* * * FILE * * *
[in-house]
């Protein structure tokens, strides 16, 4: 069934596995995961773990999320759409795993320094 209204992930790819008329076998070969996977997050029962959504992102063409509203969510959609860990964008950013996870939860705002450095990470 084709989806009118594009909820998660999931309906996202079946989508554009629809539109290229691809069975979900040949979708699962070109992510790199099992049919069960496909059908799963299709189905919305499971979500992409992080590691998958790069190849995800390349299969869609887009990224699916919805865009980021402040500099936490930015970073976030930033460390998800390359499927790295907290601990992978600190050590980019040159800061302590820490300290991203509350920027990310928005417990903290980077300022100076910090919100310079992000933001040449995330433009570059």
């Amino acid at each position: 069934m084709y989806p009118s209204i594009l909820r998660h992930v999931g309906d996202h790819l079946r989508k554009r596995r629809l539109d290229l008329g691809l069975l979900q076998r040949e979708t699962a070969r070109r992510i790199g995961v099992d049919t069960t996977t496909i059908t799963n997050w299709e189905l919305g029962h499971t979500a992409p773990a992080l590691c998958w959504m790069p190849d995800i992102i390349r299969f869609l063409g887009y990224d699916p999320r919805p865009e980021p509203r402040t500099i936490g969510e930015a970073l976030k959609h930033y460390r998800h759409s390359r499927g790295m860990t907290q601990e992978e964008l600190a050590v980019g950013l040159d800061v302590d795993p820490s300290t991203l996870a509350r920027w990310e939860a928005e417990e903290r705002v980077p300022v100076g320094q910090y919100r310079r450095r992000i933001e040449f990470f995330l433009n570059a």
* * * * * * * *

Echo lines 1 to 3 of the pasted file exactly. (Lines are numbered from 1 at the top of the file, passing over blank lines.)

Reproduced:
[in-house]
């Protein structure tokens, strides 16, 4: 069934596995995961773990999320759409795993320094 209204992930790819008329076998070969996977997050029962959504992102063409509203969510959609860990964008950013996870939860705002450095990470 084709989806009118594009909820998660999931309906996202079946989508554009629809539109290229691809069975979900040949979708699962070109992510790199099992049919069960496909059908799963299709189905919305499971979500992409992080590691998958790069190849995800390349299969869609887009990224699916919805865009980021402040500099936490930015970073976030930033460390998800390359499927790295907290601990992978600190050590980019040159800061302590820490300290991203509350920027990310928005417990903290980077300022100076910090919100310079992000933001040449995330433009570059």
């Amino acid at each position: 069934m084709y989806p009118s209204i594009l909820r998660h992930v999931g309906d996202h790819l079946r989508k554009r596995r629809l539109d290229l008329g691809l069975l979900q076998r040949e979708t699962a070969r070109r992510i790199g995961v099992d049919t069960t996977t496909i059908t799963n997050w299709e189905l919305g029962h499971t979500a992409p773990a992080l590691c998958w959504m790069p190849d995800i992102i390349r299969f869609l063409g887009y990224d699916p999320r919805p865009e980021p509203r402040t500099i936490g969510e930015a970073l976030k959609h930033y460390r998800h759409s390359r499927g790295m860990t907290q601990e992978e964008l600190a050590v980019g950013l040159d800061v302590d795993p820490s300290t991203l996870a509350r920027w990310e939860a928005e417990e903290r705002v980077p300022v100076g320094q910090y919100r310079r450095r992000i933001e040449f990470f995330l433009n570059a």